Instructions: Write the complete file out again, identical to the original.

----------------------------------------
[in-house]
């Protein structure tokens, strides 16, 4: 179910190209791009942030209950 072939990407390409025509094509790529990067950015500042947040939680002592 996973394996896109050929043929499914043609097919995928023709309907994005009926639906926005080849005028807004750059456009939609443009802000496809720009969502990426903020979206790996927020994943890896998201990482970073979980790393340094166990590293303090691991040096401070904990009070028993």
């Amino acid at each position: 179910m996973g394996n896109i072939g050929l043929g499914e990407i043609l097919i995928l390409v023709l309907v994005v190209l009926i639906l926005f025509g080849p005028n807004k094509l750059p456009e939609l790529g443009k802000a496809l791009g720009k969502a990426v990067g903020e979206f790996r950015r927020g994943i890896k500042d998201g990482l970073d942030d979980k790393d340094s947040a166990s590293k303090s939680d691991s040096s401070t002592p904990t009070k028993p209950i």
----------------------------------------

[in-house]
């Protein structure tokens, strides 16, 4: 179910190209791009942030209950 072939990407390409025509094509790529990067950015500042947040939680002592 996973394996896109050929043929499914043609097919995928023709309907994005009926639906926005080849005028807004750059456009939609443009802000496809720009969502990426903020979206790996927020994943890896998201990482970073979980790393340094166990590293303090691991040096401070904990009070028993």
């Amino acid at each position: 179910m996973g394996n896109i072939g050929l043929g499914e990407i043609l097919i995928l390409v023709l309907v994005v190209l009926i639906l926005f025509g080849p005028n807004k094509l750059p456009e939609l790529g443009k802000a496809l791009g720009k969502a990426v990067g903020e979206f790996r950015r927020g994943i890896k500042d998201g990482l970073d942030d979980k790393d340094s947040a166990s590293k303090s939680d691991s040096s401070t002592p904990t009070k028993p209950i």